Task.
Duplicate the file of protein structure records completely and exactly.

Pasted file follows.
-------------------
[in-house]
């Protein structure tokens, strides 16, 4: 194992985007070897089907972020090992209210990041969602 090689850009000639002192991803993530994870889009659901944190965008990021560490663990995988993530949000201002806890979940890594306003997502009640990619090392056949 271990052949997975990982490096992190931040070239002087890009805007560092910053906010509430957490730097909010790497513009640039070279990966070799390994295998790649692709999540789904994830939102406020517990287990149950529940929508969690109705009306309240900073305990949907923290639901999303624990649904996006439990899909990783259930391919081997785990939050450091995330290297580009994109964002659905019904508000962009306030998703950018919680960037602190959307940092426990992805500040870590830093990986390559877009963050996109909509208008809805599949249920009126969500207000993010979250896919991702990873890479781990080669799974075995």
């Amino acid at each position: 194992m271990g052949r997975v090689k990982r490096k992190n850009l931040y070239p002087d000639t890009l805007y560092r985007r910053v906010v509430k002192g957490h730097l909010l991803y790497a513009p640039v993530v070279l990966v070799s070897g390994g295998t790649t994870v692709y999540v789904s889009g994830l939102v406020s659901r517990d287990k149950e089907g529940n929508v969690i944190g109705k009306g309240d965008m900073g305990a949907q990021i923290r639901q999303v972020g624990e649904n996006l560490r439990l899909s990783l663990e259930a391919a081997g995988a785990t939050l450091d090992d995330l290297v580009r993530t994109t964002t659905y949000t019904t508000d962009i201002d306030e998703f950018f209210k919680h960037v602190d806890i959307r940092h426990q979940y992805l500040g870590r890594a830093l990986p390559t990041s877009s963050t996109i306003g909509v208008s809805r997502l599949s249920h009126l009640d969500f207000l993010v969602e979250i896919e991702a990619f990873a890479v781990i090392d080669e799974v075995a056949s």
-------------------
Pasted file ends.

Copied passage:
[in-house]
């Protein structure tokens, strides 16, 4: 194992985007070897089907972020090992209210990041969602 090689850009000639002192991803993530994870889009659901944190965008990021560490663990995988993530949000201002806890979940890594306003997502009640990619090392056949 271990052949997975990982490096992190931040070239002087890009805007560092910053906010509430957490730097909010790497513009640039070279990966070799390994295998790649692709999540789904994830939102406020517990287990149950529940929508969690109705009306309240900073305990949907923290639901999303624990649904996006439990899909990783259930391919081997785990939050450091995330290297580009994109964002659905019904508000962009306030998703950018919680960037602190959307940092426990992805500040870590830093990986390559877009963050996109909509208008809805599949249920009126969500207000993010979250896919991702990873890479781990080669799974075995």
């Amino acid at each position: 194992m271990g052949r997975v090689k990982r490096k992190n850009l931040y070239p002087d000639t890009l805007y560092r985007r910053v906010v509430k002192g957490h730097l909010l991803y790497a513009p640039v993530v070279l990966v070799s070897g390994g295998t790649t994870v692709y999540v789904s889009g994830l939102v406020s659901r517990d287990k149950e089907g529940n929508v969690i944190g109705k009306g309240d965008m900073g305990a949907q990021i923290r639901q999303v972020g624990e649904n996006l560490r439990l899909s990783l663990e259930a391919a081997g995988a785990t939050l450091d090992d995330l290297v580009r993530t994109t964002t659905y949000t019904t508000d962009i201002d306030e998703f950018f209210k919680h960037v602190d806890i959307r940092h426990q979940y992805l500040g870590r890594a830093l990986p390559t990041s877009s963050t996109i306003g909509v208008s809805r997502l599949s249920h009126l009640d969500f207000l993010v969602e979250i896919e991702a990619f990873a890479v781990i090392d080669e799974v075995a056949s």